Editor's note: This story is part of a series of profiles of notable spring 2023 graduates.
As an Arizona native born and raised in Mesa, Katie Cormier’s roots in the city made Arizona State University an easy choice for higher education. A passion for networking and communications inspired her to continue into the ASU Online MBA program at the W. P. Carey School of Business after completing a bachelor’s degree in interdisciplinary studies at ASU.
Throughout her life and an academic journey, Katie has continued to be intrigued by her interpersonal connections and influences. Whether seeking advice from professors and mentors or chatting with her siblings, she finds comfort in community and learning about others.
“In my undergraduate communications course, a teacher explained the psychological reason why sitting at certain spots around a desk fostered more collaboration. I was fascinated by human behavior and the traits you could expand and develop to be an effective leader," Cormier said.
In addition to learning about leadership qualities and how psychological principles affect team-based environments, Katie is passionate about conversations regarding mental health and overall wellness. Though emotional well-being has been at the forefront of public discourse lately, but often tangible examples of practical tools and approaches are not part of that discussion.
She hopes to encourage these conversations and lean into personal experiences to build connection and a safe space for ongoing discussion.To wind down and prioritize her mental health while completing her degree, Katie enjoys painting, crochet and spending time with her two children and husband.
This spring, Cormier will graduate from W. P. Carey School of Business with a Master in Business Administration, in addition to a diploma notation and Master's Distinguished Medallion for graduating with a cumulative 4.0 GPA. In this conversation, she shares more about her academic journey and plans for the future.
Question: What’s something you learned while at ASU — in the classroom or otherwise — that surprised you or changed your perspective?
Answer: My ethics course expanded my view of people from different backgrounds and the experiences they encounter.
Q: Why did you choose ASU?
A: My older sister and I attended undergrad together at the same time. She earned her V.D. from Midwestern and now works at ASU as a clinical veterinarian in training and research. My husband is also a graduate of ASU. I hope one day my kids will graduate from ASU.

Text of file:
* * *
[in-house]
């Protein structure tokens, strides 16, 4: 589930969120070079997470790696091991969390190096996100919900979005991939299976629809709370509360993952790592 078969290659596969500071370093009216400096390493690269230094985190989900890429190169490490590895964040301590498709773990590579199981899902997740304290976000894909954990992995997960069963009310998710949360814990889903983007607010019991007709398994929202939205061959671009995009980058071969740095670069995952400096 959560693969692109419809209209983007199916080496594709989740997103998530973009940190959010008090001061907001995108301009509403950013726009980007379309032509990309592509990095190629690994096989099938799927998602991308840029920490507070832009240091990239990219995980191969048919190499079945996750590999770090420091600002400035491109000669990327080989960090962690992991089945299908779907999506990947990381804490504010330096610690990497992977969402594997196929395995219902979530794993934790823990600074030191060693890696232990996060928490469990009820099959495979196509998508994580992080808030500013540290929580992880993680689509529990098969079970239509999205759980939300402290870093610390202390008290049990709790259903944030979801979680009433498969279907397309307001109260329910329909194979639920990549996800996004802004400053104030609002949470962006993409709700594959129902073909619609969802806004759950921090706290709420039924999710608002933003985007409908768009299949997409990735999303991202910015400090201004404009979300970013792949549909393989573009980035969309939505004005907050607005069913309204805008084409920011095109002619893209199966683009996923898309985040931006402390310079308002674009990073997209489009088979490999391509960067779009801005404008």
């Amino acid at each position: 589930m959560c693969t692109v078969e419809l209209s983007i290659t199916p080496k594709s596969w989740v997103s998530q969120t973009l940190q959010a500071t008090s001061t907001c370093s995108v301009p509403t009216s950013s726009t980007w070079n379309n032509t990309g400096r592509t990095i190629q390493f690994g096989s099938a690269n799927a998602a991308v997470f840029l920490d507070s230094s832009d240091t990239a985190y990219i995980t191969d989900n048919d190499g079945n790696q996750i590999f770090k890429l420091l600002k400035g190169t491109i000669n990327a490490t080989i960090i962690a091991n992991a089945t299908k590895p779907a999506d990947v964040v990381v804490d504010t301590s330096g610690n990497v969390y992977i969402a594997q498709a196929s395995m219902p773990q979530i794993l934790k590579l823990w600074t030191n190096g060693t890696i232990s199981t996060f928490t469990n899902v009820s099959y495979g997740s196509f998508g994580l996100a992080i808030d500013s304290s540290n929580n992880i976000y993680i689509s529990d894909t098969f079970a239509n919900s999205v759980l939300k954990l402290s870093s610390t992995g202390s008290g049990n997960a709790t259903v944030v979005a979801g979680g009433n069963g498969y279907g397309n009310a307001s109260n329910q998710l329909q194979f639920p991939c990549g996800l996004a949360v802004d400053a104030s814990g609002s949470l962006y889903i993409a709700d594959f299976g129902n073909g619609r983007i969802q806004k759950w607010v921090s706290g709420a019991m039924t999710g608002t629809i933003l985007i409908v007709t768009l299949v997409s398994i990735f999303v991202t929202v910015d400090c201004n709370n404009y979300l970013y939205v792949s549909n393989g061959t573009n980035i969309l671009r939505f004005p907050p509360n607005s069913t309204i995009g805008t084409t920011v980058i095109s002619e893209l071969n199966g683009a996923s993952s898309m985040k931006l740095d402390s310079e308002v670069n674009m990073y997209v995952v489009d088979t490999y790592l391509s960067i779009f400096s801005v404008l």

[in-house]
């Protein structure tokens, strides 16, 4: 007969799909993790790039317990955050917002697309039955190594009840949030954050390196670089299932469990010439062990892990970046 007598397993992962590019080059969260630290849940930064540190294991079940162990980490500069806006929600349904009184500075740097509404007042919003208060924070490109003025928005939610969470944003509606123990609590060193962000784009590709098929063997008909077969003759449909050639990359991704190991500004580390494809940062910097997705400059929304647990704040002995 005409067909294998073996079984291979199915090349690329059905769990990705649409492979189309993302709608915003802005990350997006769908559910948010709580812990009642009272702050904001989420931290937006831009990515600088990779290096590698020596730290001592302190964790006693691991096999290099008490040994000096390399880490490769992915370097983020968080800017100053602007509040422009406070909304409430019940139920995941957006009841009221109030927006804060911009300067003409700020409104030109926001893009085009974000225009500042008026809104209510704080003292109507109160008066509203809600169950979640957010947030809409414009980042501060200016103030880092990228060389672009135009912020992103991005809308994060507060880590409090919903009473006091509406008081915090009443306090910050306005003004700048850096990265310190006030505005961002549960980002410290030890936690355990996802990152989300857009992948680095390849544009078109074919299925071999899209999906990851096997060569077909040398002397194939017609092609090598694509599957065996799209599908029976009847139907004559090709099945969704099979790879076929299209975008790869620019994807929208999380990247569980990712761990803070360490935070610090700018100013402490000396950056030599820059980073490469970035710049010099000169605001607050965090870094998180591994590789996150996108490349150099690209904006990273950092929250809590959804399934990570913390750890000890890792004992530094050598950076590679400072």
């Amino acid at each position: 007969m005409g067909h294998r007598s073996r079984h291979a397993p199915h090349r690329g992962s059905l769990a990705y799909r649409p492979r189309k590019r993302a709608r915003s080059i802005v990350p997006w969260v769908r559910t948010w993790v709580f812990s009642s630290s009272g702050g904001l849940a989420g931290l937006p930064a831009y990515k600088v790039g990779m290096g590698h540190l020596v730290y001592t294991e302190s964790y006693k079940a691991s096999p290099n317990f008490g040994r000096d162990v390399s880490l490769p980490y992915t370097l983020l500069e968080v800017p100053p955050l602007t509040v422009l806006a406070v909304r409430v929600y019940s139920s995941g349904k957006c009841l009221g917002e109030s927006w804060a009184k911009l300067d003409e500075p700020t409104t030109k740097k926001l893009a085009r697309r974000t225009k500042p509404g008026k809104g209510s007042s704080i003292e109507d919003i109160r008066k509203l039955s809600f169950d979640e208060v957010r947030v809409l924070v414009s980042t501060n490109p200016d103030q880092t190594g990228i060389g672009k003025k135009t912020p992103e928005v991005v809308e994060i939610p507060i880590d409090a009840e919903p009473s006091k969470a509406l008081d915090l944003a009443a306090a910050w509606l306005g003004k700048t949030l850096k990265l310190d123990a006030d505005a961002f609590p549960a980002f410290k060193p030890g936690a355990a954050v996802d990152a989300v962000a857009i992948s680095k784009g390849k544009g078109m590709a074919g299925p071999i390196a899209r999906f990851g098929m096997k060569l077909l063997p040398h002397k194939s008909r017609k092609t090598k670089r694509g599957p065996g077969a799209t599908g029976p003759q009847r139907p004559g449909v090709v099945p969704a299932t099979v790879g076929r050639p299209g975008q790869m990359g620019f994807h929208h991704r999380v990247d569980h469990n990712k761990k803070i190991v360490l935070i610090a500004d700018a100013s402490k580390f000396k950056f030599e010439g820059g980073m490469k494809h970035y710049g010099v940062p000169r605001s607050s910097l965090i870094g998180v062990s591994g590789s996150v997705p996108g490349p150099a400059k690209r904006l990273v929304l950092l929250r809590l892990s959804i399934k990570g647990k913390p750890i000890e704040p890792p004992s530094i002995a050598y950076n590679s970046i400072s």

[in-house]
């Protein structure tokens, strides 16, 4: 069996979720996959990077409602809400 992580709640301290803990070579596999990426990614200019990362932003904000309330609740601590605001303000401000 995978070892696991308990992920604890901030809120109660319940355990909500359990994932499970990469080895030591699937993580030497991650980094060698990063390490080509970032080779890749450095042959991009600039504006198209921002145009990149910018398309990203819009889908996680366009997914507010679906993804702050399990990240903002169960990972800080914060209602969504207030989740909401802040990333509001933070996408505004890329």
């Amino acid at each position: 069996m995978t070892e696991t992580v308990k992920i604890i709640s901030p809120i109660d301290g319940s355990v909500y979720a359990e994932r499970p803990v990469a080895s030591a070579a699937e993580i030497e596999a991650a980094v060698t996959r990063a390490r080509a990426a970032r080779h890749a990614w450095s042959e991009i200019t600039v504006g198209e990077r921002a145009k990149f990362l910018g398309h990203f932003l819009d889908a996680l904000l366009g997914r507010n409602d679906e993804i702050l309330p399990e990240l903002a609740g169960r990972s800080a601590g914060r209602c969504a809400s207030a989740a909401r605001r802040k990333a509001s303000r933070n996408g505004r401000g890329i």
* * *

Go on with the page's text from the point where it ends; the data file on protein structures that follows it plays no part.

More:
Q: Which professor taught you the most important lesson while at ASU?
A: Professor (Reynold) Byers taught me never to give up; this is an important concept that will help me professionally. His class was tough — I could never figure out the solution the first time. But when I stepped away or tried to look at the problem differently, I figured it out. When I couldn’t, Professor Byers was always willing to help.
Q: What’s the best piece of advice you’d give to those still in school?
A: My brother-in-law gave me the best advice when I started: Always do at least one thing daily for school. Even if it’s reading that one article or writing a discussion board post — if you maintain at least one thing daily, you will stay ahead of the work.
Q: What was your favorite spot on campus, whether for studying, meeting friends or just thinking about life? (For online students: What was your favorite spot for power studying?)
A: During the pandemic, I converted my craft room into an office. I use this space for work and school. My husband thinks it’s chaotic with all these colorful paintings I’ve done hung on the walls and hundreds of skeins of yarn in open cabinets, but all the colors and beauty and pictures of my wonderful family bring me so much joy. I put on my headphones, play some classical music, look at my pics of my family and study away!
Q: What are your plans after graduation?
A: I enjoy my current role, and if you ask anyone who knows me, they can attest to it! If you mention insurance to most people, their eyes may glaze over, but I truly love it. I’ve worked very hard in my role and would like to move into a principal position with a long-term goal of promoting through risk management. Managing risk to protect employees and property is where my passion lies.
Q: If someone gave you $40 million to solve one problem on our planet, what would you tackle?
A: Mental health. I have battled with anxiety and depression most of my life and have seen too many lives lost due to mental health. I didn’t have the tools growing up to understand and manage my anxiety and depression, so as a 38-year-old adult, I have spent the last few years trying to establish healthy habits and tools to manage my mental health. I think this is the most important for young teens because that stage can be extremely challenging, and I believe we should be teaching healthy habits for mental health in schools. I’m trying to teach my kids these skills so they can thrive, know how to help themselves and know when to ask for help.
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